N.C. Department of Correction--Correction News--March 1997


North Carolina prison administrative staff will long remember February 1, 1997, the day computerized inmate banking arrived.

It was a day filled with the frustrations met in bringing new computer programs on-line, but the final result was a computerized inmate banking system that will provide more controls and reduce the number of banking transactions.

Unlike other parts of the OPUS system that were put in place for users, administrative staff at each prison had to enter their inmate account data into the inmate banking system. System snags slowed the all-day process, but by 11 PM there had been 35,000 entries providing accounts for 25,127 inmates.

Ninety individual checking accounts for the Inmate Trust Funds that required ninety individual balance reconciliations were eliminated. In its place, the Controller's Office established a Cash Concentration System to consolidate the funds into one account. This will eliminate writing checks to move inmate funds from prison to prison after every inmate transfer.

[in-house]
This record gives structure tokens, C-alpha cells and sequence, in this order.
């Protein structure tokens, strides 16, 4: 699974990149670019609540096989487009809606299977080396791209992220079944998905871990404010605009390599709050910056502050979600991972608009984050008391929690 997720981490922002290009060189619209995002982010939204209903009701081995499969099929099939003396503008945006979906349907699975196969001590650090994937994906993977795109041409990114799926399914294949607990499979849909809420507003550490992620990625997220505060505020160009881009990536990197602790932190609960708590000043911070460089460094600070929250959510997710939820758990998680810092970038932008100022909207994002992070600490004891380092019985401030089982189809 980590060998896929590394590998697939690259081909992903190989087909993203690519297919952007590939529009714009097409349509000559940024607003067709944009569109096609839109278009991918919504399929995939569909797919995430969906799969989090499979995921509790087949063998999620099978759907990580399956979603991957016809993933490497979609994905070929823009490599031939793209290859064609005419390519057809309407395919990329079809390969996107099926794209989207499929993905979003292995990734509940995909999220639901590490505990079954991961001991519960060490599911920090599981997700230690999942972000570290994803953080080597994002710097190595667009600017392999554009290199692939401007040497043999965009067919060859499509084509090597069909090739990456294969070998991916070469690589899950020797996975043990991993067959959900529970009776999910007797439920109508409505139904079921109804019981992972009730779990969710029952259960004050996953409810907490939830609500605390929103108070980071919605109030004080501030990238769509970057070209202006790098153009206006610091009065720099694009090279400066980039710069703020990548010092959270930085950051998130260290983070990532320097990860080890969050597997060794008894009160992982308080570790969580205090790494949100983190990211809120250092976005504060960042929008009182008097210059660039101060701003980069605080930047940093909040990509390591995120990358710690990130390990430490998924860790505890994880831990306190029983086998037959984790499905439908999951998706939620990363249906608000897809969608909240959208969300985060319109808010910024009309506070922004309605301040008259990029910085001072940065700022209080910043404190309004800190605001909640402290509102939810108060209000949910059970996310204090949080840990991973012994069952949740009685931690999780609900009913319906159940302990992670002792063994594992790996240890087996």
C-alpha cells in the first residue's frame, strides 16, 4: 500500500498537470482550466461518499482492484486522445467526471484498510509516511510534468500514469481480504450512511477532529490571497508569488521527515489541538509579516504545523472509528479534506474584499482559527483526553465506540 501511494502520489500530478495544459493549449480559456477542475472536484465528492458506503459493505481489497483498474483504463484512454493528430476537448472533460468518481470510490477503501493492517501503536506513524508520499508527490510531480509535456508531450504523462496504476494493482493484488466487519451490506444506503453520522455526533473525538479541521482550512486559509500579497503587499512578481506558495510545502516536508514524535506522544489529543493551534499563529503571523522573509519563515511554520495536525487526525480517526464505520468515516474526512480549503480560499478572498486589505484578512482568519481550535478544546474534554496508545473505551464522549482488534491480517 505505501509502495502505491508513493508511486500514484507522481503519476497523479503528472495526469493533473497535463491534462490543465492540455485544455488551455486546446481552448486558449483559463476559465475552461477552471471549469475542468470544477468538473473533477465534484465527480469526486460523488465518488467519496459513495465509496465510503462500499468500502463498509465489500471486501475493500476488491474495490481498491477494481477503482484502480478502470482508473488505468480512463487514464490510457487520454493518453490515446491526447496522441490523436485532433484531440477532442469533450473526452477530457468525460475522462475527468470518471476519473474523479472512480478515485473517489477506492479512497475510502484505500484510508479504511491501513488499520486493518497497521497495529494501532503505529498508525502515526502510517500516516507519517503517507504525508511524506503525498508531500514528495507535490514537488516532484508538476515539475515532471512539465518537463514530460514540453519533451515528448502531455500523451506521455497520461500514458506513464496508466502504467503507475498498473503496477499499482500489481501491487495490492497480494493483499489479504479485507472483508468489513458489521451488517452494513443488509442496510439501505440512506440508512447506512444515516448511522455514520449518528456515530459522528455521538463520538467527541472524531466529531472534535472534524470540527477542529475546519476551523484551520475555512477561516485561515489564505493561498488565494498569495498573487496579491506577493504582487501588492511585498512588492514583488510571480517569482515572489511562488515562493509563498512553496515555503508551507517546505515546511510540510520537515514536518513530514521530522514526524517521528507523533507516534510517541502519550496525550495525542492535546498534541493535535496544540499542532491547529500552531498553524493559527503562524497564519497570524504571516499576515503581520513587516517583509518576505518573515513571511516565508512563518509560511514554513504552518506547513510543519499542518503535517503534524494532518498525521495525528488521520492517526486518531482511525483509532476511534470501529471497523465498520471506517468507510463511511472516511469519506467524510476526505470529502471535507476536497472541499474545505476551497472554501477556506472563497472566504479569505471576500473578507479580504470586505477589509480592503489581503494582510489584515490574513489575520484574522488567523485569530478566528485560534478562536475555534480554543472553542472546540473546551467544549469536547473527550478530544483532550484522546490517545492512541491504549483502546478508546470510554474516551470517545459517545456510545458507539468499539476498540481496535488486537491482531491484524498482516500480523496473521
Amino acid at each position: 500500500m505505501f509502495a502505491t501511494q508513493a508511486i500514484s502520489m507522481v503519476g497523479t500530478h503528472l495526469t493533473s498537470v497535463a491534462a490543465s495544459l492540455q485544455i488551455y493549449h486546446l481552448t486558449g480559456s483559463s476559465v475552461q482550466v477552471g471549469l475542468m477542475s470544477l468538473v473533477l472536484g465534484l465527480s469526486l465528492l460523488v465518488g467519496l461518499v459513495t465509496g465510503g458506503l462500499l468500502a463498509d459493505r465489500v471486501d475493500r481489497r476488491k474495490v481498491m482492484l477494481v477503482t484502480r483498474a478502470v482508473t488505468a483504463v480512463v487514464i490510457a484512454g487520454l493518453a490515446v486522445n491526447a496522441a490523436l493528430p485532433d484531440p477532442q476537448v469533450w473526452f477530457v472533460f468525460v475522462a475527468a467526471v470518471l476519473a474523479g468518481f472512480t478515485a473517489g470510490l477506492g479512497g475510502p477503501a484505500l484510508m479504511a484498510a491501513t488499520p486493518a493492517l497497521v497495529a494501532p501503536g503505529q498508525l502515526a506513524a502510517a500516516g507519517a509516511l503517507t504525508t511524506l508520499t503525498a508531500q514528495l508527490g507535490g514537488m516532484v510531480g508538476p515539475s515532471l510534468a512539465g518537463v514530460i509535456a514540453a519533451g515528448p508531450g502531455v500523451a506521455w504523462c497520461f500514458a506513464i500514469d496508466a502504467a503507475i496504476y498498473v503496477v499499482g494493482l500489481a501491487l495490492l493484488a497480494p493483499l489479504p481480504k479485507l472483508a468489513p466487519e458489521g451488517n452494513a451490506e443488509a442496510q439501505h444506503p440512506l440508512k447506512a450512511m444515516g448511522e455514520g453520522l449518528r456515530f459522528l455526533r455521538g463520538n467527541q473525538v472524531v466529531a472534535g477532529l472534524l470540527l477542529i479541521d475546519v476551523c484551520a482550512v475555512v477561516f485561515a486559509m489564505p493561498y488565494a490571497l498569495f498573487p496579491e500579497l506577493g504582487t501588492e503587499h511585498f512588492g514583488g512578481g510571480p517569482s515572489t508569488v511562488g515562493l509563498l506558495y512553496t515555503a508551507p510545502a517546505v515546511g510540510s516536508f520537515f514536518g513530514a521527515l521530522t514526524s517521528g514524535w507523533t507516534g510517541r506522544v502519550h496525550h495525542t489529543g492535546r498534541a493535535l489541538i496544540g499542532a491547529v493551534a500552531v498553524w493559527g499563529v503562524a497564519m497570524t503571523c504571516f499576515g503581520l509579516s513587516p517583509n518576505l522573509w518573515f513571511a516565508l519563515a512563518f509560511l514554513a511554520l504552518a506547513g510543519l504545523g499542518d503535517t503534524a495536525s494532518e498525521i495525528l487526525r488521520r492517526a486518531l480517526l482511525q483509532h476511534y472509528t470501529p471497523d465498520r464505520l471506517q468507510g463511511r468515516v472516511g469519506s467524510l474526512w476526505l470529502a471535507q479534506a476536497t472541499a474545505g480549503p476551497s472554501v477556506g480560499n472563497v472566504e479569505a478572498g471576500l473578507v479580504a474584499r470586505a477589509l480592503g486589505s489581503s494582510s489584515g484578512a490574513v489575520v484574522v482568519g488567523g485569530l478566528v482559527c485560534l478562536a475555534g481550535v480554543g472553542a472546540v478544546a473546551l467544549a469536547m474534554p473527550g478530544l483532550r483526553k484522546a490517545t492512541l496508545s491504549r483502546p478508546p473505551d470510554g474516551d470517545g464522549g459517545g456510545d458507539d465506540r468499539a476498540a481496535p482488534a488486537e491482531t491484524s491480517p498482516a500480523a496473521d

The banking system mirrors the movement of funds with the movement of the inmate. The inmates' funds are available when the facility enters that the inmate was received in OPUS.

The new system works with the work release and inmate job and programs modules in OPUS calculating and dispersing funds automatically.

The new system will allow the department's accounting office to quickly and accurately report on the status of the inmate fund.

The new system replaces the stand alone inmate trust funds maintained on personal computers at each prison.

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